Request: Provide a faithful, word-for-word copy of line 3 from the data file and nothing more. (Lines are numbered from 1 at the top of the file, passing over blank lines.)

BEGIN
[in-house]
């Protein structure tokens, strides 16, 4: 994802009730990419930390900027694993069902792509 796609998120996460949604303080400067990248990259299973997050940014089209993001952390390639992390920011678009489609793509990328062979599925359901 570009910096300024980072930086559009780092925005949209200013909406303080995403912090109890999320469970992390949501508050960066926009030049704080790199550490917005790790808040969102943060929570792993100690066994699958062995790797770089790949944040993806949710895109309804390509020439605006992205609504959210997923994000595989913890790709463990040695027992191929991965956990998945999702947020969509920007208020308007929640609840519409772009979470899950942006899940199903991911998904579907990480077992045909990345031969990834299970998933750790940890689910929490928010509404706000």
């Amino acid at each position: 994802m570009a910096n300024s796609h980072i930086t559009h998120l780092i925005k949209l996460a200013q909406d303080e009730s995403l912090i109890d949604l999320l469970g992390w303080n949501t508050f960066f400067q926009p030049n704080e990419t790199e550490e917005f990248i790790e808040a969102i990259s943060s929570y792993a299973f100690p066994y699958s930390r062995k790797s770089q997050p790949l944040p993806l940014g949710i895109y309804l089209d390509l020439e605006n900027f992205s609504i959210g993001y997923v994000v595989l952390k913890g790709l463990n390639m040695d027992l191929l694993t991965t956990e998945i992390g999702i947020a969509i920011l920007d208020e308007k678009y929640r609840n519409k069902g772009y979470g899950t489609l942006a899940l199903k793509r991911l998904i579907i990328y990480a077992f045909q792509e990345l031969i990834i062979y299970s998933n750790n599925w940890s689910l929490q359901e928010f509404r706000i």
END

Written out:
């Amino acid at each position: 994802m570009a910096n300024s796609h980072i930086t559009h998120l780092i925005k949209l996460a200013q909406d303080e009730s995403l912090i109890d949604l999320l469970g992390w303080n949501t508050f960066f400067q926009p030049n704080e990419t790199e550490e917005f990248i790790e808040a969102i990259s943060s929570y792993a299973f100690p066994y699958s930390r062995k790797s770089q997050p790949l944040p993806l940014g949710i895109y309804l089209d390509l020439e605006n900027f992205s609504i959210g993001y997923v994000v595989l952390k913890g790709l463990n390639m040695d027992l191929l694993t991965t956990e998945i992390g999702i947020a969509i920011l920007d208020e308007k678009y929640r609840n519409k069902g772009y979470g899950t489609l942006a899940l199903k793509r991911l998904i579907i990328y990480a077992f045909q792509e990345l031969i990834i062979y299970s998933n750790n599925w940890s689910l929490q359901e928010f509404r706000i």